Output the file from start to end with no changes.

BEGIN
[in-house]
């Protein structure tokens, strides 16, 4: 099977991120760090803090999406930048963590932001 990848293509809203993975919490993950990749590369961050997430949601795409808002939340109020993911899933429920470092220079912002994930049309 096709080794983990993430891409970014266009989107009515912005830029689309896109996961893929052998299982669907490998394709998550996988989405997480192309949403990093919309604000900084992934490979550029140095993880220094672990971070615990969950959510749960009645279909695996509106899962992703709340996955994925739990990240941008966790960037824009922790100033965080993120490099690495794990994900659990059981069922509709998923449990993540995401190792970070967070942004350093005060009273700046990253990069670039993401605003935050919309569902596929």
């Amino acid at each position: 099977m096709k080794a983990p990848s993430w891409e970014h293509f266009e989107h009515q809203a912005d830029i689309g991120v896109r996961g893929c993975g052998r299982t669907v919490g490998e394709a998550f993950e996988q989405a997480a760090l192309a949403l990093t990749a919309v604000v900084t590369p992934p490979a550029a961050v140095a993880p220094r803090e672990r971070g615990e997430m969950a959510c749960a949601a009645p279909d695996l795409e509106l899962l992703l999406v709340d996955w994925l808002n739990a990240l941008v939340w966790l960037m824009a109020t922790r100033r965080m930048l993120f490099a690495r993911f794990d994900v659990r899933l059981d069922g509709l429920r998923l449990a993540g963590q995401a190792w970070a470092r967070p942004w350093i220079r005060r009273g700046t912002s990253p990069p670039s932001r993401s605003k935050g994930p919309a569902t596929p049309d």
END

[in-house]
């Protein structure tokens, strides 16, 4: 099977991120760090803090999406930048963590932001 990848293509809203993975919490993950990749590369961050997430949601795409808002939340109020993911899933429920470092220079912002994930049309 096709080794983990993430891409970014266009989107009515912005830029689309896109996961893929052998299982669907490998394709998550996988989405997480192309949403990093919309604000900084992934490979550029140095993880220094672990971070615990969950959510749960009645279909695996509106899962992703709340996955994925739990990240941008966790960037824009922790100033965080993120490099690495794990994900659990059981069922509709998923449990993540995401190792970070967070942004350093005060009273700046990253990069670039993401605003935050919309569902596929």
């Amino acid at each position: 099977m096709k080794a983990p990848s993430w891409e970014h293509f266009e989107h009515q809203a912005d830029i689309g991120v896109r996961g893929c993975g052998r299982t669907v919490g490998e394709a998550f993950e996988q989405a997480a760090l192309a949403l990093t990749a919309v604000v900084t590369p992934p490979a550029a961050v140095a993880p220094r803090e672990r971070g615990e997430m969950a959510c749960a949601a009645p279909d695996l795409e509106l899962l992703l999406v709340d996955w994925l808002n739990a990240l941008v939340w966790l960037m824009a109020t922790r100033r965080m930048l993120f490099a690495r993911f794990d994900v659990r899933l059981d069922g509709l429920r998923l449990a993540g963590q995401a190792w970070a470092r967070p942004w350093i220079r005060r009273g700046t912002s990253p990069p670039s932001r993401s605003k935050g994930p919309a569902t596929p049309d």